Science Alert
Research Journal of Environmental Sciences
  Year: 2011 | Volume: 5 | Issue: 6 | Page No.: 611-616
DOI: 10.3923/rjes.2011.611.616
Grain Yield and Protein of Chickpea (Cicer arietinum L.) Cultivars under Gradual Water Deficit Conditions
Nahid Niari Khamssi

Chickpea (Cicer arietinum L.), an important food legume grown in the arid and semi-arid tropical regions, suffers substantial yields loss due to water deficit at the end of the growing season. The main objective of this study was to investigate the effect of gradual water deficit stress on grain protein and grain yield of desi and kabuli chickpea cultivars. Two field experiments were carried out in 2007 and 2008, to evaluate responses of three chickpea cultivars (Hashem and Arman from kabuli and Pirooz from desi type) under well watering (I1: 70 mm evaporation from class A pan), gradual water deficit (I2 and I3: 70→90→110→130 and 70→100→130 mm evaporation, respectively) and water stress (I4: 130 mm evaporation). As water deficit increased, percent of grain protein also slightly increased although this increasing was not significant. By applying water deficit, grain and biological yield were decreased. This reduction was significant under gradual water stress (I2 and I3) and well watering (I1), compared with water deficit (I4). Grain filling period under I4 was 16 and 9 days shorter than I1 and gradual water stress treatments (I2 and I3), respectively, leading to the most reduction in grain yield. There were no significant differences in grain and biological yield among I1, I2 and I3 irrigation treatments. Progressively increasing irrigation intervals (I2 and I3 irrigation treatments) can help the chickpea plants to adopt water stress and prevent significant reductions in grain and biological yield per unit area. Arman is a superior cultivar under both well watering and limited irrigation conditions.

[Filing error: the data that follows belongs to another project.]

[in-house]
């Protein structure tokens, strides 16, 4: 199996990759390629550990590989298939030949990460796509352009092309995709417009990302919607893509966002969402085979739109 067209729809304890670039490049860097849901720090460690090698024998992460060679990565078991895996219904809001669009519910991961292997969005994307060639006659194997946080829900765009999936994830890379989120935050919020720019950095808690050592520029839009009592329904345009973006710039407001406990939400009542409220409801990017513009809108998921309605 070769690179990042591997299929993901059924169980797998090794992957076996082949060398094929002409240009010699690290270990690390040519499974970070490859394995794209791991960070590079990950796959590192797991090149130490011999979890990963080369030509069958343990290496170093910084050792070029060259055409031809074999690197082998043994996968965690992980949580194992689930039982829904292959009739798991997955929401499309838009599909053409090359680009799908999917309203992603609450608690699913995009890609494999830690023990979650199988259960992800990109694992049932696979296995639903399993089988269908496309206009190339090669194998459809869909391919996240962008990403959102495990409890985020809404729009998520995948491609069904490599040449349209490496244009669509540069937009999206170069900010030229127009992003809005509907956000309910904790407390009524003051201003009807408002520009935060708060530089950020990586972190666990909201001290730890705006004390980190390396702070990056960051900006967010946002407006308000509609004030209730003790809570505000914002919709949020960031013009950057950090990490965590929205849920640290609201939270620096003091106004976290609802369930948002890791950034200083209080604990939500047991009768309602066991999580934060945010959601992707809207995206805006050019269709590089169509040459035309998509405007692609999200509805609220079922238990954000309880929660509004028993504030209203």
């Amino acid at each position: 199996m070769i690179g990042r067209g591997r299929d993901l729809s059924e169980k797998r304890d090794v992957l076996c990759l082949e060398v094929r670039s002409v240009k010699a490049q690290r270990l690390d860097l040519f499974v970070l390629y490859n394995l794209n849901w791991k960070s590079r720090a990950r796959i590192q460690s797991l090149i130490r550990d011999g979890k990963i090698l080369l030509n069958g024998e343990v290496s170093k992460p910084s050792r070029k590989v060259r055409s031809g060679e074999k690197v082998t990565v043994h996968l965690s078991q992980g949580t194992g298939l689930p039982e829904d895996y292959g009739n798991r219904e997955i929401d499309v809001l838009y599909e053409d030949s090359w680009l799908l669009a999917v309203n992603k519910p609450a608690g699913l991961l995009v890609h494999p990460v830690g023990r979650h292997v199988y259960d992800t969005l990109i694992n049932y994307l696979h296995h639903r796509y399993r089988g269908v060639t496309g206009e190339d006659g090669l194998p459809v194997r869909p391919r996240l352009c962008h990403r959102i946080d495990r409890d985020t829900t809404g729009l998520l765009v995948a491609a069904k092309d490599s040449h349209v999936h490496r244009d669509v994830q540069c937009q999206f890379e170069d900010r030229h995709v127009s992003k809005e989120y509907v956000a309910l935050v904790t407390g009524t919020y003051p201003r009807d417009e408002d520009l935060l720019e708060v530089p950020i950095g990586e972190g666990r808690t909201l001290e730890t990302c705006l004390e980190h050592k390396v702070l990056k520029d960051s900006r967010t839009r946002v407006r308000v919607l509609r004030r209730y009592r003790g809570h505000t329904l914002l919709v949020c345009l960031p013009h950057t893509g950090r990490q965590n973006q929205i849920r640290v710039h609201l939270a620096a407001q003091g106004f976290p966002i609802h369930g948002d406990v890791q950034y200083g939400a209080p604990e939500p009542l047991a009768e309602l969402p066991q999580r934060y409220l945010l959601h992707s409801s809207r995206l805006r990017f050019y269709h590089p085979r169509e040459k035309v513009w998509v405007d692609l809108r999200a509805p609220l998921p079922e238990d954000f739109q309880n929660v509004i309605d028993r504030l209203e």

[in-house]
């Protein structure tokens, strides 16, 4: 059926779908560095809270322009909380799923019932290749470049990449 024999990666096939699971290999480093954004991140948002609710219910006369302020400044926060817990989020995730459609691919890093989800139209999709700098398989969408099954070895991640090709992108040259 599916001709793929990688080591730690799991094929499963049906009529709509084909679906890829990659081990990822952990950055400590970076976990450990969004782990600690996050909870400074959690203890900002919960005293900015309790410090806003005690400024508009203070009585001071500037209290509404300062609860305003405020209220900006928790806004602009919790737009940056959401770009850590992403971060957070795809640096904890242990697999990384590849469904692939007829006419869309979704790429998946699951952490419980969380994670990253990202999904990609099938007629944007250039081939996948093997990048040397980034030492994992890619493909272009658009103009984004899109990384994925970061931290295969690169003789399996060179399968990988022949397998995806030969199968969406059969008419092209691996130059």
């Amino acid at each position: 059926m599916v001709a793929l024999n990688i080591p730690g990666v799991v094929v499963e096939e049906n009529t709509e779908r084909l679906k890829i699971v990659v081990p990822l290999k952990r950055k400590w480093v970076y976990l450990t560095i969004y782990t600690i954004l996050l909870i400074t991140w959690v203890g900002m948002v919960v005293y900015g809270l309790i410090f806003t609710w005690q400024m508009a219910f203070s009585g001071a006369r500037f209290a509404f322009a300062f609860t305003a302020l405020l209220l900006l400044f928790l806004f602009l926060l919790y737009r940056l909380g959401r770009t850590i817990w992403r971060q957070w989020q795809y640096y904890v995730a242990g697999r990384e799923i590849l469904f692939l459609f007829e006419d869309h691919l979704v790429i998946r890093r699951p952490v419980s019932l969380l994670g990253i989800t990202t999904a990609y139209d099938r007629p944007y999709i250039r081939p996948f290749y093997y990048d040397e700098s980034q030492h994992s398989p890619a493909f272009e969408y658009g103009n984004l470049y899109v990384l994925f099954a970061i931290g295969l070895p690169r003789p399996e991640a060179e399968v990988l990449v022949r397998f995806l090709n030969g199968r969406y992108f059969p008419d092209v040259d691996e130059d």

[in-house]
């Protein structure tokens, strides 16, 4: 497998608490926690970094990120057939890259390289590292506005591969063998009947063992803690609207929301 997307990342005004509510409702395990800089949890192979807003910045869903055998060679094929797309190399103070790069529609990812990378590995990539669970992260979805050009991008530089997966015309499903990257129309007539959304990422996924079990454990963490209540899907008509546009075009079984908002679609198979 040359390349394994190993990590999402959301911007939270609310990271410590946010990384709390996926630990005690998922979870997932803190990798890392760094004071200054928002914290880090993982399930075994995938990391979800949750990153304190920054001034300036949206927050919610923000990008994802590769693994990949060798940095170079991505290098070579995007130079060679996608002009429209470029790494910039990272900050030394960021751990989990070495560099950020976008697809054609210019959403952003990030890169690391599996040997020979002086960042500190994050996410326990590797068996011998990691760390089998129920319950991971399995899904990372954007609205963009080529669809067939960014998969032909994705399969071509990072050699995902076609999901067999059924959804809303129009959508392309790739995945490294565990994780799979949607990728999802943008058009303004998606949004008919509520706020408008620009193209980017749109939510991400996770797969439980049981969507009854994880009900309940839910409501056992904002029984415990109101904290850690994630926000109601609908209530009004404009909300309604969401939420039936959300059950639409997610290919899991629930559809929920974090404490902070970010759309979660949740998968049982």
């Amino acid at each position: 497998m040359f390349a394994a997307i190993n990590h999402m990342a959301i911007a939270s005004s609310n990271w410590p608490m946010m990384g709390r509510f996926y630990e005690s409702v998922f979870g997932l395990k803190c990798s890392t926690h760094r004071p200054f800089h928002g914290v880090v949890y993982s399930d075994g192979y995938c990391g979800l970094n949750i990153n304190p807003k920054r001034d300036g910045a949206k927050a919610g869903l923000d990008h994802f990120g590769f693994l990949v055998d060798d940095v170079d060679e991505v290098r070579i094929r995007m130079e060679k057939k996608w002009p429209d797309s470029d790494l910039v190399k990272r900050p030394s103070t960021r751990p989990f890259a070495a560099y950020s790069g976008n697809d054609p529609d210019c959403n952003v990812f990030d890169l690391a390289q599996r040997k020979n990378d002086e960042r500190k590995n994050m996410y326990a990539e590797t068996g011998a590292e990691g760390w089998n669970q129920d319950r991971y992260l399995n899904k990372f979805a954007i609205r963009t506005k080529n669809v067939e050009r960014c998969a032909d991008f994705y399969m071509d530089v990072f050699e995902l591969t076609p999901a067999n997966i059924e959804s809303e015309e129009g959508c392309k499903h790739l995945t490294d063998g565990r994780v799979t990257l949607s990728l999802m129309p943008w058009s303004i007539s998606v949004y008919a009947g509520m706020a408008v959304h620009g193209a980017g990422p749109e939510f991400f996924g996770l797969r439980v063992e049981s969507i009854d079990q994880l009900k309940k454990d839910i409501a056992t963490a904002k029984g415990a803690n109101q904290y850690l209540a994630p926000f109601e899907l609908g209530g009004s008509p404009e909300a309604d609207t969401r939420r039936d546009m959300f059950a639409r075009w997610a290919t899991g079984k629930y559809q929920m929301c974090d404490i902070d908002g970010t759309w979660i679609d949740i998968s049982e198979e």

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17 November, 2011
matodzi david:
i need more detail on the effect of water stress on growth and yield of chickpea as these crop is a relatively new in our country